In another aspect, the sensor is configured to determine that the audible sound corresponds to a standardized alarm selected from the group consisting of: National Fire Protection Association (NFPA), an American National Standards Institute (ANSI), and Underwriters Laboratories (UL) or other governmental or industrial organizations defining life threatening alarms.
  • [0026]
    In another aspect, the sensor is configured to determine that the audible sound corresponds to an alarm selected from the group consisting of an NFPA 72 signaling code, an NFPA 720 standard, an ANSI S 3.41 standard, and a UL 217 standard or other governmental and/or industrial standards defining life threatening alarms.
  • [0027]
    In another aspect, the sensor is configured to determine that the audible sound corresponds to an alarm from a past, present or future generation of alarm.
  • [0028]
    In another aspect, learning logic adjusts a detection parameter based on an environmental condition affecting the audible alarm.
  • [0029]
    In another aspect, the controller is arranged in a first housing.
  • [0030]
    In another aspect, the sensor is arranged in a second housing as a relay, separate from the first housing.
  • [0031]
    In another aspect, a plurality of sensors are dispersed throughout a given area where said lives or property are threatened.
  • [0032]
    In another aspect, the sensor employs a low power wireless transmitter to transmit the alarm detection signal in order to save power.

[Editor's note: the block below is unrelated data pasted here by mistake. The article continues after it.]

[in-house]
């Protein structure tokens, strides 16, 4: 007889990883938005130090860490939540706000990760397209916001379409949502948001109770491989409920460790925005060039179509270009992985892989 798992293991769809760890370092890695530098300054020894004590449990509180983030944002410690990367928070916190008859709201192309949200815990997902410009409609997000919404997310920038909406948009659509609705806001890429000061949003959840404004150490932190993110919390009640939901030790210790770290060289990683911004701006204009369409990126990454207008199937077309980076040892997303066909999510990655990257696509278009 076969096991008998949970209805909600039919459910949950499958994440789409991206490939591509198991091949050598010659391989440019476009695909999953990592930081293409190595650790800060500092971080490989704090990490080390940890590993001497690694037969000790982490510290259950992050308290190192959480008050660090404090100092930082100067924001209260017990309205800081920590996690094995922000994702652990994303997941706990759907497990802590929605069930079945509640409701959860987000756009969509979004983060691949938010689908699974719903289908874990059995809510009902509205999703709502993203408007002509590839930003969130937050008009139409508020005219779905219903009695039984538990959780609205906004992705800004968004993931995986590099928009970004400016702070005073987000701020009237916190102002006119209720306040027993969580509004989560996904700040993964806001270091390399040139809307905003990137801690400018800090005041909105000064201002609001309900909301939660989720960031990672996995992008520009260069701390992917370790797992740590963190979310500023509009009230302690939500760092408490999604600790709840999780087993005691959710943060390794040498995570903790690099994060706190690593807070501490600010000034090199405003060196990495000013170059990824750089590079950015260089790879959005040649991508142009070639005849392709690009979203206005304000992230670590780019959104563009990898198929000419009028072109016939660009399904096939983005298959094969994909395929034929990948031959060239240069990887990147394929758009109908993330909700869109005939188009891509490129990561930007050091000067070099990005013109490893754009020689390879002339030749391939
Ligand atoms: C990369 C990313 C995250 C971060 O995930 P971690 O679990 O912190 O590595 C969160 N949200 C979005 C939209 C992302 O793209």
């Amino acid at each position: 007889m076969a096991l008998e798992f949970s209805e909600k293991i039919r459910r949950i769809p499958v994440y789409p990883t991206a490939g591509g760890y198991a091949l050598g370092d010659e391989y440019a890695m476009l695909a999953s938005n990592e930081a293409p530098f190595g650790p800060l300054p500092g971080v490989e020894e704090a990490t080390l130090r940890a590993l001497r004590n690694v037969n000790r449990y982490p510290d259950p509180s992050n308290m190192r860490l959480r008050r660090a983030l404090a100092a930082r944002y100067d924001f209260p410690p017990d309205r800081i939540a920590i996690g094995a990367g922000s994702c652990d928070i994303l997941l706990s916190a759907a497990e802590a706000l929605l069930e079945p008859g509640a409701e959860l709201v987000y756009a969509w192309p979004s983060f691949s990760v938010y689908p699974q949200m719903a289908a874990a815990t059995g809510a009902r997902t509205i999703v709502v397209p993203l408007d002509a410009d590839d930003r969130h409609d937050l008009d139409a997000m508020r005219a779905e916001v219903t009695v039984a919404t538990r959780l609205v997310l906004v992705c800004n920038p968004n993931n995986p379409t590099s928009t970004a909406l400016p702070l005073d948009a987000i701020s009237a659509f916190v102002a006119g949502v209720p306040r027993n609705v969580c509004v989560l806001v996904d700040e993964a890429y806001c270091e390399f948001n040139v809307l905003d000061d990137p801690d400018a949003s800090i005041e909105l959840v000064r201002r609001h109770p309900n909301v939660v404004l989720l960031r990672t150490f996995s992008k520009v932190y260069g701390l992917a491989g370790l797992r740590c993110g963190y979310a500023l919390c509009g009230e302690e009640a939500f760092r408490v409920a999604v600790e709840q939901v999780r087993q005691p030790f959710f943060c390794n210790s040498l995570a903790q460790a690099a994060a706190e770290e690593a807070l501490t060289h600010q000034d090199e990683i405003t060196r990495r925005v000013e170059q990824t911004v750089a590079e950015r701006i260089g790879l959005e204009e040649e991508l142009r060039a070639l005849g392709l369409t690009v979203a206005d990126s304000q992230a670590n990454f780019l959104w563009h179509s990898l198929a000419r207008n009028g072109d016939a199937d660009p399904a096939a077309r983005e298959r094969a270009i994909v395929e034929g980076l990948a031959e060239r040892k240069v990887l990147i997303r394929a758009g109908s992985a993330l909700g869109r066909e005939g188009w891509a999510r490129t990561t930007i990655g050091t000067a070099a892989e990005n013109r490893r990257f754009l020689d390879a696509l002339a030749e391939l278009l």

• [0033]
    In another aspect, logic is provided that keeps most of the sensor circuit in inactive state in order to save power.
  • [0034]
    In another aspect, the controller can control and communicate with heterogeneous plurality of various sensors such as smoke alarm, burglar alarm, temperature alert, flood alarm and others.
  • [0035]
    There is provided in addition or in the alternative a method including detecting that an emitted audible alarm is indicative of an alert condition threatening lives or property and directly transmitting a message signal in response to detecting the audible alarm to a remote telecommunication device that is operated by a user.
  • [0036]
    In another aspect, routing information is included that is associated with the message signal necessary to route the message signal to the telecommunication device.
  • [0037]
    In another aspect, the routing information routes the message signal over a telecommunications network selected from the group consisting of: EDGE, GSM, GPRS, 3G, 4G or other cellular standards, Internet and PTSN.
  • [0038]
    In another aspect, there is provided a format that is appropriate for a telecommunications message, the format selected from the group consisting of: a cell phone text message, a mobile phone short message service (SMS), an email, a telephone message and a twitter message.
  • [0039]
    In another aspect, determining determines that the audible alarm conforms to a specific alarm protocol as defined by governmental and/or industrial standards .
  • [0040]
    In another aspect, determining determines that the audible sound corresponds to a standardized alarm selected from the group consisting of: National Fire Protection Association (NFPA), an American National Standards Institute (ANSI), and Underwriters Laboratories (UL) or other governmental and/or industrial organizations defining life threatening alarms.
  • [0041]